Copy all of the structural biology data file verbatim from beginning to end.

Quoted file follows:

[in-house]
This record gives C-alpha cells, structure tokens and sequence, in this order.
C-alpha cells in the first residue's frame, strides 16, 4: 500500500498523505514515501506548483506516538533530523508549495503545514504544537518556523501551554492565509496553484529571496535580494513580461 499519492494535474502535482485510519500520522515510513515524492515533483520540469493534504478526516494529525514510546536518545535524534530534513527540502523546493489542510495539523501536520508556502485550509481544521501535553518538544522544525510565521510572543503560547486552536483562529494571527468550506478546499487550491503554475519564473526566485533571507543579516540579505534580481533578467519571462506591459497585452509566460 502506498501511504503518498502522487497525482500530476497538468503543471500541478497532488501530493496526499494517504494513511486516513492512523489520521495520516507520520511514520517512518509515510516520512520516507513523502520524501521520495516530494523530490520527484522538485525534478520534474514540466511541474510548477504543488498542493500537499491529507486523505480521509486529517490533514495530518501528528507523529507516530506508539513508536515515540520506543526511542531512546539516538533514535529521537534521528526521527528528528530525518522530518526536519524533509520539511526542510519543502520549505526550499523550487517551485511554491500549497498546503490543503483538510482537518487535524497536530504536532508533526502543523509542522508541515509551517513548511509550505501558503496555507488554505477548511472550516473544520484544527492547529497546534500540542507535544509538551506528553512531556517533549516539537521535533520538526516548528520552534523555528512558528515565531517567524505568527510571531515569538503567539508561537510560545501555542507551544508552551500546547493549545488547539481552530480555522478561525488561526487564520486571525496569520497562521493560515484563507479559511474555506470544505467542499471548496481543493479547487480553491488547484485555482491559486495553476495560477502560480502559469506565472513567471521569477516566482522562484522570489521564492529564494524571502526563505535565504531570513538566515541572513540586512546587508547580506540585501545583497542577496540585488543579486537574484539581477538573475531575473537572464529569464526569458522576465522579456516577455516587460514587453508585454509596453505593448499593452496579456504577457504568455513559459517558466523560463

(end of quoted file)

[in-house]
This record gives C-alpha cells, structure tokens and sequence, in this order.
C-alpha cells in the first residue's frame, strides 16, 4: 500500500498523505514515501506548483506516538533530523508549495503545514504544537518556523501551554492565509496553484529571496535580494513580461 499519492494535474502535482485510519500520522515510513515524492515533483520540469493534504478526516494529525514510546536518545535524534530534513527540502523546493489542510495539523501536520508556502485550509481544521501535553518538544522544525510565521510572543503560547486552536483562529494571527468550506478546499487550491503554475519564473526566485533571507543579516540579505534580481533578467519571462506591459497585452509566460 502506498501511504503518498502522487497525482500530476497538468503543471500541478497532488501530493496526499494517504494513511486516513492512523489520521495520516507520520511514520517512518509515510516520512520516507513523502520524501521520495516530494523530490520527484522538485525534478520534474514540466511541474510548477504543488498542493500537499491529507486523505480521509486529517490533514495530518501528528507523529507516530506508539513508536515515540520506543526511542531512546539516538533514535529521537534521528526521527528528528530525518522530518526536519524533509520539511526542510519543502520549505526550499523550487517551485511554491500549497498546503490543503483538510482537518487535524497536530504536532508533526502543523509542522508541515509551517513548511509550505501558503496555507488554505477548511472550516473544520484544527492547529497546534500540542507535544509538551506528553512531556517533549516539537521535533520538526516548528520552534523555528512558528515565531517567524505568527510571531515569538503567539508561537510560545501555542507551544508552551500546547493549545488547539481552530480555522478561525488561526487564520486571525496569520497562521493560515484563507479559511474555506470544505467542499471548496481543493479547487480553491488547484485555482491559486495553476495560477502560480502559469506565472513567471521569477516566482522562484522570489521564492529564494524571502526563505535565504531570513538566515541572513540586512546587508547580506540585501545583497542577496540585488543579486537574484539581477538573475531575473537572464529569464526569458522576465522579456516577455516587460514587453508585454509596453505593448499593452496579456504577457504568455513559459517558466523560463